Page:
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Hyundai i40 saloon

Can newcomer repeat Hyundai’s small-car success in family saloon class?

This is a watershed moment for Hyundai. The brand has already broken into the mainstream, but no model encapsulates its meteoric rise better than the i40. Hyundai’s last foray into the large family car class was with the woeful Sonata, but following on from the excellent i40 Tourer estate, the four-door model has now arrived to banish any lingering association with the bargain basement and challenge the class leaders.

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With that in mind, the Hyundai makes a great first impression. Sporty flourishes like the subtle boot spoiler, twin exhaust pipes and standard 17-inch alloys add aggression to the i40’s smart lines. It’s a tough call between the Hyundai and Kia for styling honours, but both cars comprehensively trump the VW Jetta for kerb appeal.

The cabin is one of the i40’s best features. We’ve become used to solid and functional interiors in Hyundai’s smaller cars, but the flair and attention to detail on show in the i40 warrants special mention. The tasteful mixture of high-quality materials, simply laid-out controls and bright seven-inch touchscreen gives it a feelgood factor.

The devil is in the detail, and the i40 scores well here. For example, the graphics for the digital readouts are clear and modern, and the dash cubby containing the iPod connection has a lid, so your valuable music player can be left in the car, hidden from prying eyes, without needing to be disconnected.

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Style trim includes sat-nav, cruise control and parking sensors – kit which puts the i40 close to the Kia and ahead of the VW. The car pictured is a flagship Premium model, which features leather upholstery and a panoramic sunroof. The latter combines with the high-set electrically adjustable driver’s seat to limit headroom – six footers are likely to find their hair brushing the rooflining. And even without the clever roof, the i40 isn’t perfect...

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Chinks in its armour start to appear if you delve deeper. Lift the bootlid and you’re greeted with a decent 525 litres of space – the largest here by a slim margin – but the boot trim is cheap, the carpet is flimsy and the opening is narrow. The space for luggage tapers as it reaches the rear seatbacks, and while the Kia and VW both have handles in the boot for folding the seats, you have to reach into the cabin to unlock the seats in the Hyundai.

These are minor issues, but out on the road, more serious drawbacks come to light. Rivals like the Ford Mondeo and Skoda Superb have set the dynamic bar very high, and the i40 falls short of their standards. It’s also left trailing in this test by the Jetta, which put in a strong performance, with sharp body control, accurate steering and agile handling.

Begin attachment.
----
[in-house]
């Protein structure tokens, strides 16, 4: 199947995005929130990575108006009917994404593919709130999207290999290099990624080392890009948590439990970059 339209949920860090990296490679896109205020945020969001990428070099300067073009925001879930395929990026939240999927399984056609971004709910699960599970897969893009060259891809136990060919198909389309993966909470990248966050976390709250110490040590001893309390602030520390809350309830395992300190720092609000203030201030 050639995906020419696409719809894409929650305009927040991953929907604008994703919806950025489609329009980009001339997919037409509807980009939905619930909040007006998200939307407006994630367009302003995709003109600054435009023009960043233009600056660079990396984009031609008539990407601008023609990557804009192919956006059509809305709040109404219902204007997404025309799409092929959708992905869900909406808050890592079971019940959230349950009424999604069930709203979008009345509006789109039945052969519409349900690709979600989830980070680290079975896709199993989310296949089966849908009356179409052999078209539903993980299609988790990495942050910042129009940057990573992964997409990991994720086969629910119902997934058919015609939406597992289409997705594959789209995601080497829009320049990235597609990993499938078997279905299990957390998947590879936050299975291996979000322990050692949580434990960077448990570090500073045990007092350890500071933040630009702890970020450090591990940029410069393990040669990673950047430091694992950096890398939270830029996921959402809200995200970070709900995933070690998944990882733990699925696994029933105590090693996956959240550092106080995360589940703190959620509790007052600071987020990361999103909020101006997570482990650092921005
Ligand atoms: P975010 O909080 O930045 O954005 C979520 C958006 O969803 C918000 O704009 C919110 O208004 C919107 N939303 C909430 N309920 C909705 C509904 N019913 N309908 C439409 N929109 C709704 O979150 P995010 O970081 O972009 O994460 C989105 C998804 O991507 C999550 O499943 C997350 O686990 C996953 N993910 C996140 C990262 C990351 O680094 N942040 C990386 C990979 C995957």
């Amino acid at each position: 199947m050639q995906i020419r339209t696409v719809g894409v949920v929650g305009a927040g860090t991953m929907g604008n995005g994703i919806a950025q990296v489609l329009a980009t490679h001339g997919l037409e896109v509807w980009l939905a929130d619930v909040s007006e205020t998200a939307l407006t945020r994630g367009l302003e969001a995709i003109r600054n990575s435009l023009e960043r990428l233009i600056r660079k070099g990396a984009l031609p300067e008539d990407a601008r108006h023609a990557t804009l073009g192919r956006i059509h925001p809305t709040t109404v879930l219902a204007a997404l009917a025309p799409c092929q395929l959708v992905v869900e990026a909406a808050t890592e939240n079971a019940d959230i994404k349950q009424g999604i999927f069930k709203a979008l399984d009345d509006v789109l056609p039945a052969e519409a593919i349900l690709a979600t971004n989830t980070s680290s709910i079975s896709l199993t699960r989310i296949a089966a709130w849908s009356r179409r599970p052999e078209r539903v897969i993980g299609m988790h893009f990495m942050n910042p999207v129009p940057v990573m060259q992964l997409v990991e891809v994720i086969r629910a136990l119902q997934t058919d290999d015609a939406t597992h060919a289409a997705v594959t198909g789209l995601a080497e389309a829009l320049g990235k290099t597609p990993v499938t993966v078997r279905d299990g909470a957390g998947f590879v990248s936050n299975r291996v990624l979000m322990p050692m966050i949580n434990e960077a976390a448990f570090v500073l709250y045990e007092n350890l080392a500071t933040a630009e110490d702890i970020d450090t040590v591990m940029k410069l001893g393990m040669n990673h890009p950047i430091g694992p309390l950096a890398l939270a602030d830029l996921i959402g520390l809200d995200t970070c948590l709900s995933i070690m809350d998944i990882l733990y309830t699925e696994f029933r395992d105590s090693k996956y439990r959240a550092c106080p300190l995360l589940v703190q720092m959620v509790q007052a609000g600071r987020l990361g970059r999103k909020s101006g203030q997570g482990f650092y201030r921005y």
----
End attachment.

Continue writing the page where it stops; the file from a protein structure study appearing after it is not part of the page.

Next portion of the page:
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Our biggest gripe is with the i40’s steering: it’s vague and light at the straight-ahead and then weights up artificially as you turn. This is supposed to provide a feeling of stability on the motorway, but in practice it has the opposite effect, as the lack of consistent feedback makes it difficult to place the car accurately.

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At least the forgiving suspension set-up cushions bumps well, and the i40 rides comfortably. Factor in the decent refinement and it’s clear this car is intended to feel most at home on motorways.

The Hyundai’s short gearing and 325Nm of torque provide urgent responses. This was reflected in our tests: it was 1.4 seconds quicker than the Jetta from 50-70mph in sixth, with a time of 10 seconds. It also had the best braking figures, pulling up to a halt in 56.9 metres from 70mph – 6.6 metres before the Kia. In contrast, the Optima has a more engaging feel and a slicker gearbox action than the Hyundai’s notchy shift.

Despite its performance, the i40 was also the most frugal car as it posted 49.3mpg on test – that’s more than the efficient VW. On paper it’s the heaviest polluter, with CO2 emissions of 134g/km, but its low price helps to keep costs down for business drivers.

And if you’re looking for a company car, the Style Blue Drive is the one to go for. It costs £300 more than our test car, but is equipped with stop-start, which reduces CO2 emissions to 119g/km.

So it’s economical, as well as smart, classy and comfortable. But will the new Hyundai be able to shake off its rivals and rise to the top?

Details

Chart position: 2
WHY: The i40 Tourer made an impressive debut last year – so can the saloon repeat the trick? We think it looks better than the five-door, but it faces tough opposition.

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